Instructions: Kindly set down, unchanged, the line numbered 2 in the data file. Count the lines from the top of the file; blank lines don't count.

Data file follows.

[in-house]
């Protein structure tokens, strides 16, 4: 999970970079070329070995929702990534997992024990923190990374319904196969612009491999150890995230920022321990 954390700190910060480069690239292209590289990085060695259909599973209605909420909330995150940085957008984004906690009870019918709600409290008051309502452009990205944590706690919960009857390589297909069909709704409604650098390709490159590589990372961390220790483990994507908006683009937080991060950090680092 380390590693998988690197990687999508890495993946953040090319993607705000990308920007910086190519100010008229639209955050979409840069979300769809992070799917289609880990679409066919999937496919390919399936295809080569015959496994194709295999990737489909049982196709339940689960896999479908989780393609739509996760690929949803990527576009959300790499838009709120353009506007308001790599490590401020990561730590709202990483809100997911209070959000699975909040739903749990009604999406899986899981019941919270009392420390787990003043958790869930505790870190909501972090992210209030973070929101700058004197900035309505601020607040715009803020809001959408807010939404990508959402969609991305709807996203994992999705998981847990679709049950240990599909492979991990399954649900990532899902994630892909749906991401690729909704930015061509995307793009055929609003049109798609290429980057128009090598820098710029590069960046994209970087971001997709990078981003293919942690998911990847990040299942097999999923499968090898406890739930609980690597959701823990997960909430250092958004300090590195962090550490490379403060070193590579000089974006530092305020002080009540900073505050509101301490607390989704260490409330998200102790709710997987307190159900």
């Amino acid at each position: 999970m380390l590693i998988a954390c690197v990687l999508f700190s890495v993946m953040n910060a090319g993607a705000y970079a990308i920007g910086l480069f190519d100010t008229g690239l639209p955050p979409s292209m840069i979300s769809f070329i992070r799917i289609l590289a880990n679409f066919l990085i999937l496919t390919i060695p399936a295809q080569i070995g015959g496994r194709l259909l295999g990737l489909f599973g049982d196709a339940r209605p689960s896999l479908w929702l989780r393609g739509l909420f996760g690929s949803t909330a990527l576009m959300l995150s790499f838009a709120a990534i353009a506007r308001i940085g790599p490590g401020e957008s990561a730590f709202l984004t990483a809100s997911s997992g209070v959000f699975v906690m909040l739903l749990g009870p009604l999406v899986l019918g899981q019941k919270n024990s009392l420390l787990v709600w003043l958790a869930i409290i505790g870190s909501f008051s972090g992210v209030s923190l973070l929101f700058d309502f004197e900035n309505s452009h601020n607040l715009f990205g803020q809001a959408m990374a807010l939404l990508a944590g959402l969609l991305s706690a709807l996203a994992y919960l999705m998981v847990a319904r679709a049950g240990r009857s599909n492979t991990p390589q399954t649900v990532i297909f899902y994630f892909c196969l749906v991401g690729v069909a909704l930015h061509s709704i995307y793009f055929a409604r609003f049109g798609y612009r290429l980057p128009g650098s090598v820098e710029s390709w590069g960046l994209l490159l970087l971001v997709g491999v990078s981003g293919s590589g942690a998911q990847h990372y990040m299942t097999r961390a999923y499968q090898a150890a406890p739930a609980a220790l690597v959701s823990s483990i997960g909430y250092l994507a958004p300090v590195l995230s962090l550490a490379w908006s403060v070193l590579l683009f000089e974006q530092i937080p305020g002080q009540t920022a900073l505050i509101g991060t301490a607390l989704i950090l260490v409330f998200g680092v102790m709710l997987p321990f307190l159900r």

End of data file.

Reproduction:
């Protein structure tokens, strides 16, 4: 999970970079070329070995929702990534997992024990923190990374319904196969612009491999150890995230920022321990 954390700190910060480069690239292209590289990085060695259909599973209605909420909330995150940085957008984004906690009870019918709600409290008051309502452009990205944590706690919960009857390589297909069909709704409604650098390709490159590589990372961390220790483990994507908006683009937080991060950090680092 380390590693998988690197990687999508890495993946953040090319993607705000990308920007910086190519100010008229639209955050979409840069979300769809992070799917289609880990679409066919999937496919390919399936295809080569015959496994194709295999990737489909049982196709339940689960896999479908989780393609739509996760690929949803990527576009959300790499838009709120353009506007308001790599490590401020990561730590709202990483809100997911209070959000699975909040739903749990009604999406899986899981019941919270009392420390787990003043958790869930505790870190909501972090992210209030973070929101700058004197900035309505601020607040715009803020809001959408807010939404990508959402969609991305709807996203994992999705998981847990679709049950240990599909492979991990399954649900990532899902994630892909749906991401690729909704930015061509995307793009055929609003049109798609290429980057128009090598820098710029590069960046994209970087971001997709990078981003293919942690998911990847990040299942097999999923499968090898406890739930609980690597959701823990997960909430250092958004300090590195962090550490490379403060070193590579000089974006530092305020002080009540900073505050509101301490607390989704260490409330998200102790709710997987307190159900």